• 1
    I don't understand your question sorry. Your last example is not ever an appropriate use of std::forward, you always want to use std::move there, because the parameter is an rvalue reference, not a "universal reference". To be appropriate for std::forward it needs to be a deduced type, which int isn't. – Andrew Tomazos Sep 4 '13 at 16:51
  • 1
    Now that you have changed it from int&& to a deduced type "universal reference" T&&, it is now a correct use of std::forward. – Andrew Tomazos Sep 4 '13 at 17:10
2

Each expression is in exactly one of the following two value categories: lvalue or rvalue.

Normally if you call a function like:

template<typename T>
void f(T t);

template<typename T>
void g(T t)
{
    f(t);
}

The value category of the argument to g is lost between the call to g and f, because named parameters, like local variables, are always lvalues.

By using std::forward and adjusting the parameter to a "universal reference" that uses reference collapsing you can preserve the value category:

template<typename T>
void f(T&& t);

template<typename T>
void g(T&& t)
{
    f(forward<T>(t));
}

That's why it's called "forward", because you are "forwarding" the value category on, rather than losing it.

So in the example if you call g with an rvalue, then f will be called with an rvalue - rather than an lvalue.

1

It is used to preserve the exact type of an argument in templates when passing it to another function. For example:

template<class T>
void wrapper(T&& arg)
{
    foo(std::forward<T>(arg)); // Forward a single argument.
}

This works as follows:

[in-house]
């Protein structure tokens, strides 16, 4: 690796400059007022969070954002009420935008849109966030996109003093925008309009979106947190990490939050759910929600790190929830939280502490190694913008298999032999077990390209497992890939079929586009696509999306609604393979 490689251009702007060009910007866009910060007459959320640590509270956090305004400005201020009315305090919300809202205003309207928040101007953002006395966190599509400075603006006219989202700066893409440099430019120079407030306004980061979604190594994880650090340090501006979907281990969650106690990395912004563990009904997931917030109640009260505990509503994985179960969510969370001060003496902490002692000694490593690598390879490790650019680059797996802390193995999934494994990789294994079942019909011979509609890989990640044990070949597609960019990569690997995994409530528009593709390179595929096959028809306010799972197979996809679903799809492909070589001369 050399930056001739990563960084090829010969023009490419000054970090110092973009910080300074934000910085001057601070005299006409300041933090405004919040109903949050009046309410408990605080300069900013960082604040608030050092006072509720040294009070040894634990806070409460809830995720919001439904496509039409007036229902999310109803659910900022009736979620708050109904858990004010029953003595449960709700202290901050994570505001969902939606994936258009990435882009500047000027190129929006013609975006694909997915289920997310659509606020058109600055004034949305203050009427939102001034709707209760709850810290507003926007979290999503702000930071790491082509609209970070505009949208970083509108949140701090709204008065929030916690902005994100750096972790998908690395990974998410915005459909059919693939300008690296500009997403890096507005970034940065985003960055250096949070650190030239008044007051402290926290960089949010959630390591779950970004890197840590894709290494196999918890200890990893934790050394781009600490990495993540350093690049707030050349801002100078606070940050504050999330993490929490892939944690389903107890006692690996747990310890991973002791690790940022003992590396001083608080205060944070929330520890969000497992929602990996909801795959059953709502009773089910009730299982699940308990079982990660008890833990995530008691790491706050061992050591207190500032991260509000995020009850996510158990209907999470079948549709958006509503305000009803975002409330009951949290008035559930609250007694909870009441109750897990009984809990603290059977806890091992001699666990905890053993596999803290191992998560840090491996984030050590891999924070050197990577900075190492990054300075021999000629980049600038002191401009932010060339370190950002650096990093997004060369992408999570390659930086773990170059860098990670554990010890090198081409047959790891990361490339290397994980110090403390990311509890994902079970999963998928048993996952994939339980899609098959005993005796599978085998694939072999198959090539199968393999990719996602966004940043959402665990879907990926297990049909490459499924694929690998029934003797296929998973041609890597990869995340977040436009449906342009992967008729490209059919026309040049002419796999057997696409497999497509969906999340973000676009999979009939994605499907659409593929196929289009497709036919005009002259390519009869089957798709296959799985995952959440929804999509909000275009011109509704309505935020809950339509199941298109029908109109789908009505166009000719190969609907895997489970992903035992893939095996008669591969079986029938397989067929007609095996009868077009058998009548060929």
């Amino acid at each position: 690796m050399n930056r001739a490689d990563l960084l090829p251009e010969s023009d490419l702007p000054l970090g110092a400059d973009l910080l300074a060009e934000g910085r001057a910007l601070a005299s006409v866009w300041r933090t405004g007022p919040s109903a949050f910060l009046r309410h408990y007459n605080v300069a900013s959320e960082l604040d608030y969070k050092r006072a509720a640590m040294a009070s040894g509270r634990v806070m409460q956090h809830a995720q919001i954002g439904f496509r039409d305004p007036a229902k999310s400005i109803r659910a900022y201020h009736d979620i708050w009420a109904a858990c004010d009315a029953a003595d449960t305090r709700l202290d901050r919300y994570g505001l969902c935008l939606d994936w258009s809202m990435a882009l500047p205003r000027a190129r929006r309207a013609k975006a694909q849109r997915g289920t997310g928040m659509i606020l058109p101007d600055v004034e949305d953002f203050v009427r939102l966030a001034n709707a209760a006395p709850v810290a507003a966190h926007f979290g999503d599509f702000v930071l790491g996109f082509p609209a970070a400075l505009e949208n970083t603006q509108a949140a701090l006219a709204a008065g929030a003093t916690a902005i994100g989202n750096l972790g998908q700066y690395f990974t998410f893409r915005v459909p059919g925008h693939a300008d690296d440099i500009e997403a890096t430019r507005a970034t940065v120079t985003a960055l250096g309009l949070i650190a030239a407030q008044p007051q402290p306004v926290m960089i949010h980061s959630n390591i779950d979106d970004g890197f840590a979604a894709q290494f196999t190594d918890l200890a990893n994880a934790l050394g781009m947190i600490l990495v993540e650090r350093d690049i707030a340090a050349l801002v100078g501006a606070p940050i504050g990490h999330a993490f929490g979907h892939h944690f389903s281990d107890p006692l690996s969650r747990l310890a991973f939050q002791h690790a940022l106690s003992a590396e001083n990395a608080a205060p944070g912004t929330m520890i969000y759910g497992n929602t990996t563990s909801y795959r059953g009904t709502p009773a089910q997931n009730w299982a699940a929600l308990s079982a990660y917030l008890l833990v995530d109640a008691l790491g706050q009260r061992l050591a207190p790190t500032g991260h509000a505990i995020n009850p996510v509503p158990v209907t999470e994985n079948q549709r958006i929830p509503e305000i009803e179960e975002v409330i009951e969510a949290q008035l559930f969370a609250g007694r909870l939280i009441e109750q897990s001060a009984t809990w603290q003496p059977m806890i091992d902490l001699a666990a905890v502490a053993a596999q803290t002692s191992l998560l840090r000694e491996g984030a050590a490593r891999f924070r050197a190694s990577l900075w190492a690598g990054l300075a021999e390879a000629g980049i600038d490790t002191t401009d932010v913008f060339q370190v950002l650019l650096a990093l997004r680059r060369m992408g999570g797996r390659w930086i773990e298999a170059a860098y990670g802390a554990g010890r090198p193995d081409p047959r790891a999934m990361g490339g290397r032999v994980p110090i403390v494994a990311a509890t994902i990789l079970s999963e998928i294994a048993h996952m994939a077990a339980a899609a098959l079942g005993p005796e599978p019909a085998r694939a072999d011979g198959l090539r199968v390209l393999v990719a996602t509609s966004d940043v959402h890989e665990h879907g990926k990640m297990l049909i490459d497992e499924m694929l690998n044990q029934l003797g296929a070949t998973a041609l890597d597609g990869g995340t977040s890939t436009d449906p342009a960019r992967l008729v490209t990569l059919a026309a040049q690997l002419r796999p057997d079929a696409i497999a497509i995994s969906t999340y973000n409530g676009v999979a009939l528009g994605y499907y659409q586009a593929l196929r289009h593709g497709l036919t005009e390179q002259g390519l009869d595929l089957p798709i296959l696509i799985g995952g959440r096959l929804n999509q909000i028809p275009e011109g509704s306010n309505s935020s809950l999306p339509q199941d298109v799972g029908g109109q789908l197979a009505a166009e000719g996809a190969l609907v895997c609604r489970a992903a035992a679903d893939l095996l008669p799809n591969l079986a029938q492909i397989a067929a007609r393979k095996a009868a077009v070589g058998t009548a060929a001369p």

• If the function wrapper gets a std::string or const std::string&, then foo is called as if arg has type of const std::string&.

  • If the function wrapper gets a std::string&, then foo is called as if arg has type of std::string&.

  • If the function wrapper gets a std::string&&, then foo is called as if arg has type of std::string&&.

The problem that std::forward solves is that by the usual rules the type of arg within function is std::string even if we pass std::string&& to wrapper. std::forward allows to inject the actual type of T, be it T, T&, const T& or T&&, to the call site.

  • Pretty close, the function gets a prvalue, xvalue or lvalue - expressions (arguments) can never have reference type - so a function can never gets a "string&" or "string&&" as an argument. – Andrew Tomazos Sep 4 '13 at 16:27
  • Sorry, it's still not correct. If I have string&& arg = ...; wrapper(arg);, arg is an lvalue, and the forward will be as if static_cast<T&>(arg), not static_cast<T&&>(arg). – Andrew Tomazos Sep 4 '13 at 16:34
0

It's basic use is you're in function g that has been called like this:

g(T1 p1, T2 p2, /* ... */);

and you want to call function f with exactly the same types:

f(T1 p1, T2 p2, /* ... */);

Your Answer

By clicking “Post Your Answer”, you agree to our terms of service, privacy policy and cookie policy

Not the answer you're looking for? Browse other questions tagged or ask your own question.